Day It's like a hidden cost to a manufacturer or an exporter with just the way the auto trade is integrated back-and-forth across the border, Windsor to Detroit, a car in various forms can go back and forth six or seven times just in its construction related to where the parts are being made. That's very ineffective and costly if there's unnecessary delays. There's a major infrastructure commitment now. At that particularly border, using that as an example, the Ambassador Bridge, its the principal crossing there, people don't realize a third of all our trade with the U.S. crosses over that bridge. And now that trade is picking up so much over the last decade because of the free trade agreement, there has to be infrastructure there, there has to be alternate crossings and that's an example of an area that needs infrastructure dollars to become more efficient but you still maintain a level of security.

Akin:Forget about trade for a minute: A long time ago you lost a leadership race to the Prime Minister and since then, we've talked to a lot of folks from your party, and there's a great respect for you there. People inside your party – and outside your party — think you've been one of the most effective ministers in the last Parliament and so far in this one. You ever think about one day succeeding the guy who beat you in that leadership race?

Day Absolutely not. I'd like to make that very clear right now. I can tell you that Stephen Harper is the type of leader who is very easy to work for with all your heart and to support. He has the heart to see Canada prosper and to continue to become a great nation that it is and I can tell you to a man and to a woman, we have no problem whatsoever in giving him all the support he needs.

Akin:One day he may want to go himself…

Day Even when he does, maybe I'll take the walk with him! No I won't be walking down that other aisle. That's a very tough road. Jean Chrétien was right — occasionally — when he said that's a tough job. It is a very tought job. That's why we're giving the prime minister all the support that he needs.

The numbers are out on third-party election advertising

Elections Canada is out this afternoon with the reports on third-party advertising during the last election campaign. Under Elections Canada rules, any organization that is not a political party and that spends more than $500 during an election campaign has to file a report with Elections Canada, within four months of the election, spelling out how much they spent and where they got the money.

Some highights:

  • The “Anybody But Conservative” campaign that was quarterbacked by Newfoundland's Progressive Conservative Premier Danny Williams was certainly successful. It managed to sweep Stephen Harper's Conservatives from Labrador and the island. (Harper would have his revenge, I suppose, by naming defeated MP Fabian Manning to the Senate). The ABC campaign said it spent $81,389.62 during the election campaign and it all came from one donor: The Progressive Conservative Association of Newfoundland and Labrador. That money was spent to develop an ABC Web site, put up an ABC highway billboard, and run some TV and newspaper ads.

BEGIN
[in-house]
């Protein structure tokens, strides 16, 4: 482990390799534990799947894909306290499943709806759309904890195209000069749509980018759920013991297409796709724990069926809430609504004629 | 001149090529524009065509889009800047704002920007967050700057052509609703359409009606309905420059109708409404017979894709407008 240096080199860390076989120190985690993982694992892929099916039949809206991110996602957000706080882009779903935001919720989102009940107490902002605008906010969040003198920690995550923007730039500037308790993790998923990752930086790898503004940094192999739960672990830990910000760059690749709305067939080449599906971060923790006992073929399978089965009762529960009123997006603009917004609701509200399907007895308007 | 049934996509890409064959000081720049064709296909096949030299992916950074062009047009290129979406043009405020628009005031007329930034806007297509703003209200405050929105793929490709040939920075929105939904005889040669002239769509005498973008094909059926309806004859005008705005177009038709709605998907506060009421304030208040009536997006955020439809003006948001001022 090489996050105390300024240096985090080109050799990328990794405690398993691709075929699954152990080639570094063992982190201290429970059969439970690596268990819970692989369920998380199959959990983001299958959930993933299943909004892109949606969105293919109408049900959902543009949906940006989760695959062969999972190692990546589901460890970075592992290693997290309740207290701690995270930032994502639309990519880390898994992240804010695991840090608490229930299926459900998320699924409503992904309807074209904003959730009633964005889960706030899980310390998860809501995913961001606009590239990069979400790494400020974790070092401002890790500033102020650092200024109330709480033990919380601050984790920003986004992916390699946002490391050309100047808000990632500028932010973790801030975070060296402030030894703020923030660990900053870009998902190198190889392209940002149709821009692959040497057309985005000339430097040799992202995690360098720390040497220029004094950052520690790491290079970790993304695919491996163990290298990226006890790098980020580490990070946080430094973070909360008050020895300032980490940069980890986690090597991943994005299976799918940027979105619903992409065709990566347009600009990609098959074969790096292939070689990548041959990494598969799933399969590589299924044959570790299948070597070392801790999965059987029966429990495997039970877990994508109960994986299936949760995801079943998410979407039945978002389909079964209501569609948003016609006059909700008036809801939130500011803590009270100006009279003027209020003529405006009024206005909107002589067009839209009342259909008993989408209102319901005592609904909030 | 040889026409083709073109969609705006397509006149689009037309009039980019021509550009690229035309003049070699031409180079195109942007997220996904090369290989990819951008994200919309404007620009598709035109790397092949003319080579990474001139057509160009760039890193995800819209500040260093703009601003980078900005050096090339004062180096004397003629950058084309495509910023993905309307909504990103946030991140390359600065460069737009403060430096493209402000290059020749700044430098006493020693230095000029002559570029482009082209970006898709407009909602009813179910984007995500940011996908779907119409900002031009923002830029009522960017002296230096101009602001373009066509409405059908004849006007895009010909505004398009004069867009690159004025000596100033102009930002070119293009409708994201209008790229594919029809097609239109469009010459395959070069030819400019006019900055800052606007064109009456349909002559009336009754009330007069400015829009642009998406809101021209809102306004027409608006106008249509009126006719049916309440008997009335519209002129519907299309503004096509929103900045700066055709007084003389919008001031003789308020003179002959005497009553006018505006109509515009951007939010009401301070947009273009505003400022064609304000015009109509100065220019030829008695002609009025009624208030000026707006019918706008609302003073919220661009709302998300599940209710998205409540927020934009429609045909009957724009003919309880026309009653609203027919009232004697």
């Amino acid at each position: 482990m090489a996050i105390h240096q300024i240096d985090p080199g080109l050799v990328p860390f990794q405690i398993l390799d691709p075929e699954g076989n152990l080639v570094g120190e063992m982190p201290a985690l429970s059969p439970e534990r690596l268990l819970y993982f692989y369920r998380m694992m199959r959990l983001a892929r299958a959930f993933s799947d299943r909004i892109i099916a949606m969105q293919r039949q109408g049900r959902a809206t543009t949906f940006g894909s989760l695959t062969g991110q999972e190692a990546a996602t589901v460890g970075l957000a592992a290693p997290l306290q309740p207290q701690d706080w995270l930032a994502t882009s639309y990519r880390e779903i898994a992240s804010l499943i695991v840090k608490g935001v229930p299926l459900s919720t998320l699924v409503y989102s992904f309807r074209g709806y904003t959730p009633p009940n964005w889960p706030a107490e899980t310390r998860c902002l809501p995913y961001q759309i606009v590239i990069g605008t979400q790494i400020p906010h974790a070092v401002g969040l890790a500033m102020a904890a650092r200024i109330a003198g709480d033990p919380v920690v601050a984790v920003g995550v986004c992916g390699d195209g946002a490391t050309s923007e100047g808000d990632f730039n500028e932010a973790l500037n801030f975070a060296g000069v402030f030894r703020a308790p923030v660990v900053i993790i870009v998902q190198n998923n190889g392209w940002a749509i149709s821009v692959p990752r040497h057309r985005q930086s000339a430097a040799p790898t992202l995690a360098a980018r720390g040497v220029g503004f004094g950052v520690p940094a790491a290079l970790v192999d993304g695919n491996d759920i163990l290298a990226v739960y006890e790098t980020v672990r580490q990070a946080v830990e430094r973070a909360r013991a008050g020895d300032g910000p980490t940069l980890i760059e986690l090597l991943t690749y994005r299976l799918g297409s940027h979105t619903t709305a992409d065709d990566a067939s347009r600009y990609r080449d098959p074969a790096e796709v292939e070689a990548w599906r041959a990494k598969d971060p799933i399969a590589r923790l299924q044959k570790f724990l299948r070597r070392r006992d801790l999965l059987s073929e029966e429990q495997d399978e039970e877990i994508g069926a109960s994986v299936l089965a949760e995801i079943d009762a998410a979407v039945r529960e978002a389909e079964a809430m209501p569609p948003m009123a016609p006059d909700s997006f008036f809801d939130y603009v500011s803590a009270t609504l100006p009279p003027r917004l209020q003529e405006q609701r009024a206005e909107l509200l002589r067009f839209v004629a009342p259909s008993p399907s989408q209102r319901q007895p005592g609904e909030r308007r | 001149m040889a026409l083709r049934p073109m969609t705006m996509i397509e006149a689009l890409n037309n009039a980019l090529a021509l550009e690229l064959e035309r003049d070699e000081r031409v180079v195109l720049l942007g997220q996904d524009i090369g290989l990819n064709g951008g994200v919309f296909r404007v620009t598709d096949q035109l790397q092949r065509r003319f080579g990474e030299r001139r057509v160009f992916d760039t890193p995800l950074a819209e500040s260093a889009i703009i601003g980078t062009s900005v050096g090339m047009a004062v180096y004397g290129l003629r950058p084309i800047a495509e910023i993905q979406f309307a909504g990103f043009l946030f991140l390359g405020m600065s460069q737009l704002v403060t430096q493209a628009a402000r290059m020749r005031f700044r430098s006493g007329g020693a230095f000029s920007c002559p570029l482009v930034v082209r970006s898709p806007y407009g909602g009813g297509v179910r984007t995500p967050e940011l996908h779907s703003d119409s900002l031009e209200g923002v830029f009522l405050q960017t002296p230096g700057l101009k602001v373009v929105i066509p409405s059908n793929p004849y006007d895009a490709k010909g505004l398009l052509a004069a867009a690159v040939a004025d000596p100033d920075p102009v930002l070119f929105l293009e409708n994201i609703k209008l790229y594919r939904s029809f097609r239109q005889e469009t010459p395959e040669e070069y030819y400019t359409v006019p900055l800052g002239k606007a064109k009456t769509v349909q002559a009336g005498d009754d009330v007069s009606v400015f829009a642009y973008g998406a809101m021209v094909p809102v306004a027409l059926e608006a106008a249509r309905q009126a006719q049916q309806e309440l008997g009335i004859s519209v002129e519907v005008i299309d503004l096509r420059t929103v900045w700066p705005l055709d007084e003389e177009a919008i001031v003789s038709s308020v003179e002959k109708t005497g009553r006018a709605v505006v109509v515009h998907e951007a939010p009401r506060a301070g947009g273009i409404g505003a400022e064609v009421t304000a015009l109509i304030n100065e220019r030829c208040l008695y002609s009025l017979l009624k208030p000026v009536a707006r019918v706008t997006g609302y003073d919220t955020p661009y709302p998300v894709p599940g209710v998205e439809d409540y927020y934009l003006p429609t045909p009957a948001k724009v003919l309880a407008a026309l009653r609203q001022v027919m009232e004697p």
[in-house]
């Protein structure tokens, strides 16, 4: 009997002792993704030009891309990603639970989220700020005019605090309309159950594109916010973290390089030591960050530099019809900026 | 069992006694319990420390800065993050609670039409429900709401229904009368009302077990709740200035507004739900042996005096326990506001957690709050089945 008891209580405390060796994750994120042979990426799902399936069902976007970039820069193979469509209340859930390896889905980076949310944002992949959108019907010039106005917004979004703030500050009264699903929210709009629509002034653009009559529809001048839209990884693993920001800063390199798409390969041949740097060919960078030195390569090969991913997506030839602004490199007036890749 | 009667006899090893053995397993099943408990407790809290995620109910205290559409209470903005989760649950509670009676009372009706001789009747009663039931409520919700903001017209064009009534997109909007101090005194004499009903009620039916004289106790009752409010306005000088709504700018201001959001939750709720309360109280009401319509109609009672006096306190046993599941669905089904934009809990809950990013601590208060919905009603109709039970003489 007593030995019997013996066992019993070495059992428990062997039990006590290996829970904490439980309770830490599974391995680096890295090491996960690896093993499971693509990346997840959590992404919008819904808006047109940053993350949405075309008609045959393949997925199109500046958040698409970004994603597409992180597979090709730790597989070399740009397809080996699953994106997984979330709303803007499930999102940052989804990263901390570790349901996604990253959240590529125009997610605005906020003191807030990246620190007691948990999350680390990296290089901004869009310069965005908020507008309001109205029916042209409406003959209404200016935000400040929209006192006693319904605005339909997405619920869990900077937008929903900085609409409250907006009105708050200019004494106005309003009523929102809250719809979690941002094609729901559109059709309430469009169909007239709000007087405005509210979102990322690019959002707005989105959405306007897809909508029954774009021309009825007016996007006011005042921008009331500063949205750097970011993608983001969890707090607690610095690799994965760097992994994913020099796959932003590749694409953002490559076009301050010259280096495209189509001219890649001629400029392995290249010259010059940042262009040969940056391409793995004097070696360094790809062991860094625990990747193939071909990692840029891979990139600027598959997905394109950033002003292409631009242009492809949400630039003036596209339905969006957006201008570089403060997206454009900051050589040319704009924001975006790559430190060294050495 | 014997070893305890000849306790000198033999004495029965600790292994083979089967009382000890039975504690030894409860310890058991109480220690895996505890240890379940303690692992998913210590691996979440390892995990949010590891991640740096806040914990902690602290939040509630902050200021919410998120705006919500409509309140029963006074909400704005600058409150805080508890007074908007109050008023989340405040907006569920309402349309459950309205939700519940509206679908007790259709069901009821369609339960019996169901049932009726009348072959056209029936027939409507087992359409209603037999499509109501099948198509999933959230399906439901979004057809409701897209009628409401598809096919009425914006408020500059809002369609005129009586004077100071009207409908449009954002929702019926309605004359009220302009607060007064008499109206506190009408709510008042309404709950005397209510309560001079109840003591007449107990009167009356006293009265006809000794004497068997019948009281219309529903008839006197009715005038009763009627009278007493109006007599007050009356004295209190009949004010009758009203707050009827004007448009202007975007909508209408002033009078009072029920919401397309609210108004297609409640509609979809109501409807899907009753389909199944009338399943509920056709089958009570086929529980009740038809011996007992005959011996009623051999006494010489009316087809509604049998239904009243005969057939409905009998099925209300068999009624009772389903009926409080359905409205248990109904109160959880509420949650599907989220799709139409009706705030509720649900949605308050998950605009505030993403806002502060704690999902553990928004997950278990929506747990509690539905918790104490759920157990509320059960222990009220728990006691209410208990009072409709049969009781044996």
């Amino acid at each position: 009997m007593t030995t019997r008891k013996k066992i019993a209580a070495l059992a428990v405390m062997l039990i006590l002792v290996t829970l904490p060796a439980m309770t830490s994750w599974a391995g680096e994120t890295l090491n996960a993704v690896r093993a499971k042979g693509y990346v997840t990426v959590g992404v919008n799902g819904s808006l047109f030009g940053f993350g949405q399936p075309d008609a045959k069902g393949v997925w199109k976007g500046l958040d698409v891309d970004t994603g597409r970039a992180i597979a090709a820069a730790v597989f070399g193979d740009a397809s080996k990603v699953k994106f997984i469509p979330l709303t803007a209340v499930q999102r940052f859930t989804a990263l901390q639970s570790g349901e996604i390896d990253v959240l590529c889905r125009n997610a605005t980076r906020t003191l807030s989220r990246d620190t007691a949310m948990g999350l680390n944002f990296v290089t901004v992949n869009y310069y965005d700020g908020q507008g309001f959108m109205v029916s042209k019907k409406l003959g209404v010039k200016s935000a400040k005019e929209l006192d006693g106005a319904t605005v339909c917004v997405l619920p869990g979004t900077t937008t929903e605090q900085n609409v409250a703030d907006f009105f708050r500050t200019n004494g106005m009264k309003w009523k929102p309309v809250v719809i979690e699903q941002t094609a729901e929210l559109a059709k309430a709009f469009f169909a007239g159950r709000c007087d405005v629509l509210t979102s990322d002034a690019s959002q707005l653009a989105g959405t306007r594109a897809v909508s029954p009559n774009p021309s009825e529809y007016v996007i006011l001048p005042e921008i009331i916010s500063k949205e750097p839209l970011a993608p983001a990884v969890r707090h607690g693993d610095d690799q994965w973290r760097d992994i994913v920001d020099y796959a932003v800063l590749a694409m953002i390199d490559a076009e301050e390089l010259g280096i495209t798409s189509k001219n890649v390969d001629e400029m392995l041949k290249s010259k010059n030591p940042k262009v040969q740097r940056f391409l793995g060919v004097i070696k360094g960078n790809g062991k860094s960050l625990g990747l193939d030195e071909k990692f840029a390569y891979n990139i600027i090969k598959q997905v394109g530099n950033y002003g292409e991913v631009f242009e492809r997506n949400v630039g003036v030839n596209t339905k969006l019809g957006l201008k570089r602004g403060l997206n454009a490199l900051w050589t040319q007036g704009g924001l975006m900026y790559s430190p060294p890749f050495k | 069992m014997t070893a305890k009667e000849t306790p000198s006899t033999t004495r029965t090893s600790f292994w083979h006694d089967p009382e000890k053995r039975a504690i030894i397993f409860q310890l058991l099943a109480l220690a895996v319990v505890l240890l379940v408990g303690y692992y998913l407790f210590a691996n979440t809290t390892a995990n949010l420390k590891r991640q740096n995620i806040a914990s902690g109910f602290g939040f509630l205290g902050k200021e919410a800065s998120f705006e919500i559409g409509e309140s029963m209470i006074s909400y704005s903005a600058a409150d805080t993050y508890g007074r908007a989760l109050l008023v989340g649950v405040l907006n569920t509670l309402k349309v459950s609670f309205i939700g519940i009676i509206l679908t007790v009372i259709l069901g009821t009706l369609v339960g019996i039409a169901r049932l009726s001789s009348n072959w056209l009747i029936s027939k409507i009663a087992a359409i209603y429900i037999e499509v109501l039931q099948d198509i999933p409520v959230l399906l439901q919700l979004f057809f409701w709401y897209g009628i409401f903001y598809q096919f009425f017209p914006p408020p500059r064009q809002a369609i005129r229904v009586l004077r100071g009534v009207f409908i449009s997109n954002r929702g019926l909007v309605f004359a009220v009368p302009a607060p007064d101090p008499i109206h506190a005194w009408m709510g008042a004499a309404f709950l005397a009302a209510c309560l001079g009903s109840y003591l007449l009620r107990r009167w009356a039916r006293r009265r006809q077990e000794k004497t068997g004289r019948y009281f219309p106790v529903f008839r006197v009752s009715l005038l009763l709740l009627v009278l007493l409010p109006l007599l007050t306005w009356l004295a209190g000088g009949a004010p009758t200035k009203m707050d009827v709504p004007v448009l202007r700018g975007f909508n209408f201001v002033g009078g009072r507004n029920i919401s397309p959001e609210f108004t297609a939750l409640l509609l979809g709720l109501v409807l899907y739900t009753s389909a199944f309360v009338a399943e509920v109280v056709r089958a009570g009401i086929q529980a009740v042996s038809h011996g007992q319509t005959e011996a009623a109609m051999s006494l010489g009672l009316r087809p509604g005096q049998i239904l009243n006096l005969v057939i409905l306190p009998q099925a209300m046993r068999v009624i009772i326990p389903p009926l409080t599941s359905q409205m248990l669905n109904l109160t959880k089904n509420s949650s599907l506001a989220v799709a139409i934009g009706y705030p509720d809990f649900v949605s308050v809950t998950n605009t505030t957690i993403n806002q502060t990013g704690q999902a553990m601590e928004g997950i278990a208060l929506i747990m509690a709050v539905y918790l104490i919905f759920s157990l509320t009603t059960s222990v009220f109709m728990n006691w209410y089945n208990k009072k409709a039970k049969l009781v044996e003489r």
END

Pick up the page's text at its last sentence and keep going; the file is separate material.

• Combined, third-party groups spent about $360,000 advertising their points of view during the federal election. To put that in perspective, the combined spend of the national campaigns for the Conservatives, Liberals, and NDP would have been around $60-million.
  • The third party that spent the most was the Tourism Industry Association of Canada, which spent $167,000 during the campaign. The ABC campaign ranked second. And then a social justice/union group in Montreal, Les Sans-Chemise spent the third most at about $41,000, most likely spreading some messages that would have helped the Bloc Quebecois. The National Citizens Coalition spent $24,727.82 on advertising even though it collected $86,516 from individuals whose donations were specifically targetted for election advertising. Former Encana CEO and Harper government support Gwyn Morgan donated $20,000 to the NCC for this purpose.
  • Here's the list of third party donors and the total amount of money each group donated:

    Third Party's Name Amount
    Tourism Industry Association of Canada $167,067.67
    ABC Campaign $81,389.62
    Les Sans-Chemise $41,503.23
    National Citizens Coalition Inc. $24,727.82
    Association of Canadian Community Colleges (ACCC) $8,975.80
    Canadian Union of Postal Workers $6,581.96
    Guihua, Li $4,271.41
    Dong Yu Zhi $3,514.34
    One Step at a Time $3,463.32
    Ontario Business Network $3,453.45
    Alan Deng / Zhiliang Deng $3,394.81
    Canadian Shooting Sports Association $2,923.08
    Wei Lang $2,859.38
    CommunityAIR $2,513.54
    Nanaimo, Duncan and District Labour Council $1,995.00
    Coalition of Childcare Advocates of BC $1,796.00
    Friends of Bill Casey $605.68
    Canadian Federation of Nurses Unions $0.00-  

Election day on Parliament Hill — for journalists

If you want to work as a journalist on Parliament Hill — attend press conferences in parliamentary facilities, sit in the House of Commons press gallery or even get in on the scrums in the foyer — you have to be a member of Parliamentary Press Gallery. The House of Commons security staff, in fact, won't even let you in the building unless you've got your press gallery pass dangling about your neck. This edict comes down from the Speaker of House of Commons, incidentally, who is responsible for the general operations of the Hill. But while Parliament, through the Speaker, has insisted that only accredited journalists be allowed on the Hill, the Speaker has left it up to journalists themselves to administer that accreditation system, decide who gets a pass and who doesn't, and generally be responsible for administering their own affairs in the Parliamentary Precinct.

Journalists formed a corporation — The Canadian Parliamentary Press Gallery — and hired a full-time staff of about a dozen to administer the accreditation process and generally organize the affairs of journalists working on the Hill.